Also, the responsibilities got in the way of his enjoying a good drink now and then…or more often. When he got tired of the boys, he would throw them out to another home—any home—that would take them off his hands and give him a break for a while. When he needed to feel good about himself, or to claim financial aid for his dependent children, he would grab them back. Thus the cycle began: he would hand off the kids to others to get some breathing room, then he would drag the kids back and force himself into the role of a parent.

The cycle repeated until finally, having had all the fun he could stand, he threw the boys out for what was the last time. The three were passed from hand to hand and house to house, all the way from Virginia to southern Illinois, where they found themselves deposited in another home willing to take them in—at least for a short while.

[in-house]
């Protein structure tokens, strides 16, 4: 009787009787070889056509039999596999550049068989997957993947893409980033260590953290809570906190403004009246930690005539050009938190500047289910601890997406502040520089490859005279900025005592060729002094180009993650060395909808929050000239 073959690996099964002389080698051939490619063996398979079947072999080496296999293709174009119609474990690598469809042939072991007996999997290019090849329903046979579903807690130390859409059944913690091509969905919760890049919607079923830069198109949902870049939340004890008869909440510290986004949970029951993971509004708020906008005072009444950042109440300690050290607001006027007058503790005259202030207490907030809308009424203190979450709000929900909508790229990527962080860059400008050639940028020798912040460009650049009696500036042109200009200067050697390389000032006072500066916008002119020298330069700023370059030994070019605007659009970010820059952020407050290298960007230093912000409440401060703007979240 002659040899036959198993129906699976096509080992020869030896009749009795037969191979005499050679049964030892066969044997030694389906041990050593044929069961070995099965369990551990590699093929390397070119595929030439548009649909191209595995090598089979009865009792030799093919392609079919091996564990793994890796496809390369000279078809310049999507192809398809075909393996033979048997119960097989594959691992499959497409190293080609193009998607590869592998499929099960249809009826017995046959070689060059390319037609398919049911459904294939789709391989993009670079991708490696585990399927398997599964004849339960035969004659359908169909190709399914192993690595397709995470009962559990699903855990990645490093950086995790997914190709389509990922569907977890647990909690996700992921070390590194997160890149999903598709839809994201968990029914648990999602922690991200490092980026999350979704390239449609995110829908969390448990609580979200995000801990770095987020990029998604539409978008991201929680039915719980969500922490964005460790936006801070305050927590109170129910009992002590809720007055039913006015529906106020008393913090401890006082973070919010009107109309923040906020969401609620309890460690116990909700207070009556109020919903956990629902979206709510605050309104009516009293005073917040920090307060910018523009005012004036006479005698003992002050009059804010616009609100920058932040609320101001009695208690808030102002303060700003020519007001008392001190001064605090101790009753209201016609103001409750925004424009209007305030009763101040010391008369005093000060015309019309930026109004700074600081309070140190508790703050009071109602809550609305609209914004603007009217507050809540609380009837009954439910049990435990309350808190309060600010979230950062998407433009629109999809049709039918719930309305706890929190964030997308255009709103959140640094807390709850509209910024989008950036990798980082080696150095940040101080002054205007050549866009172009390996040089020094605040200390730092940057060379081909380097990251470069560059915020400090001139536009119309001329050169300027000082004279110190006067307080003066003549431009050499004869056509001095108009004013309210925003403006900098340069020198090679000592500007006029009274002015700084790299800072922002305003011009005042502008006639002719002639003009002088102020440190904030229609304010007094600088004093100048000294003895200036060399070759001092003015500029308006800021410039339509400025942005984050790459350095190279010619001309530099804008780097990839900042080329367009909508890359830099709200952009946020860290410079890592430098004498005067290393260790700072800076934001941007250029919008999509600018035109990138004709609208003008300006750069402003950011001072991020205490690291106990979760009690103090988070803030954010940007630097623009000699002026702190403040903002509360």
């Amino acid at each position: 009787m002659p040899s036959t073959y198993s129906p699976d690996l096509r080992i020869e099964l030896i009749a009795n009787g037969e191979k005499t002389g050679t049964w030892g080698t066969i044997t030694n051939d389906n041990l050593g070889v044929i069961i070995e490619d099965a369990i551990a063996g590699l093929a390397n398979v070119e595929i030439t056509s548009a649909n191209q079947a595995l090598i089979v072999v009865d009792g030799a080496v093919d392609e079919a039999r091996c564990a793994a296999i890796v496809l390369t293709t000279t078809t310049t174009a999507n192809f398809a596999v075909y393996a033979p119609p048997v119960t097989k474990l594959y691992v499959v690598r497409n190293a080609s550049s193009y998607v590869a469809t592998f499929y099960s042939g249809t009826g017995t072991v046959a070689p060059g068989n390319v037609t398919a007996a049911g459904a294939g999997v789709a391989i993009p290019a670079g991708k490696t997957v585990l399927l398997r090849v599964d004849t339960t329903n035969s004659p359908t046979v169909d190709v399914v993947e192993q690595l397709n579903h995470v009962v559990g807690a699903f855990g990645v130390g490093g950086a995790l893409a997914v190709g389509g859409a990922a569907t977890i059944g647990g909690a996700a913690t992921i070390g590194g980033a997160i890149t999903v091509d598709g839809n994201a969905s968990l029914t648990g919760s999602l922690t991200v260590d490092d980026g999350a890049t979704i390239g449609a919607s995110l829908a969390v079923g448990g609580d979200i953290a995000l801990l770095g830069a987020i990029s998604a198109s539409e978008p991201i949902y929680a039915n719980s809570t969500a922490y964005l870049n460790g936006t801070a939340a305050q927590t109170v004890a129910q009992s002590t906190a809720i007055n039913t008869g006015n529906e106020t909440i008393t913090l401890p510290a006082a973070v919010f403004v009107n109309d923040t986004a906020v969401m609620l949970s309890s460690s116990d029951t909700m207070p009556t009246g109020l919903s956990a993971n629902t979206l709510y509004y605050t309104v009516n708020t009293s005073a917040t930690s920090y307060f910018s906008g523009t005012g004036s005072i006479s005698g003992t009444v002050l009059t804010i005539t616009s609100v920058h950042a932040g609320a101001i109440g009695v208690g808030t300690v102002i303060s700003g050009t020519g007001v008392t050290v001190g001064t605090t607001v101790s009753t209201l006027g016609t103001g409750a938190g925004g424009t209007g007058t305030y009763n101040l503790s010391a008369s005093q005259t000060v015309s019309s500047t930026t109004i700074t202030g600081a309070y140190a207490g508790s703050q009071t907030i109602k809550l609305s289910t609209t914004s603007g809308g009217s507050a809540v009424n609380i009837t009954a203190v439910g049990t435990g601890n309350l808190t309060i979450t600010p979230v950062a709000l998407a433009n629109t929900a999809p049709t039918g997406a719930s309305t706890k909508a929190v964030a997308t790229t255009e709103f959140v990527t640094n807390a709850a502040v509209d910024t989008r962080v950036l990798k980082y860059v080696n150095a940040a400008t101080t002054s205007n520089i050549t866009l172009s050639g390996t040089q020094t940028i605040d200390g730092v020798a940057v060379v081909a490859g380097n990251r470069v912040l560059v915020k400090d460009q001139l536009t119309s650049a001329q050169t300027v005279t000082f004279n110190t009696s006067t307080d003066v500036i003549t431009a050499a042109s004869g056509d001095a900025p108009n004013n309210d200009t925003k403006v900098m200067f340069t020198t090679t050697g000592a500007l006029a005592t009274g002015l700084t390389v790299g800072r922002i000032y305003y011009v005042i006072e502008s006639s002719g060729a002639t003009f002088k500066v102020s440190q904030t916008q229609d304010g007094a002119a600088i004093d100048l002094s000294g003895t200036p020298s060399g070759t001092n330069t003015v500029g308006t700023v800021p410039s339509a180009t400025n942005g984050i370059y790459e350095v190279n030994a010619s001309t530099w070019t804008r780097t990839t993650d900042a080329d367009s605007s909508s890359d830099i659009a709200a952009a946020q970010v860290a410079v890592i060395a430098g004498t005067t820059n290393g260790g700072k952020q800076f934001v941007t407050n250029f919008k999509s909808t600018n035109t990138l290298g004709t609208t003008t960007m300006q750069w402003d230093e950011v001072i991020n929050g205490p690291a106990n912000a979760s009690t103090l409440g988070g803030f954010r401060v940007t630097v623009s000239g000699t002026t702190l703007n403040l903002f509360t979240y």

Meantime, a young couple in southern Illinois had tried to have children but had suffered through three miscarriages and one stillbirth. The stillbirth had been traumatic because the baby had been discovered dead in the mother's womb. Physicians had not diagnosed it early enough, and so peritonitis had set in, which poisoned the womb of the mother. The doctors had done well to pull her through the trauma, but in the end they told her there was no hope for any more children in the future.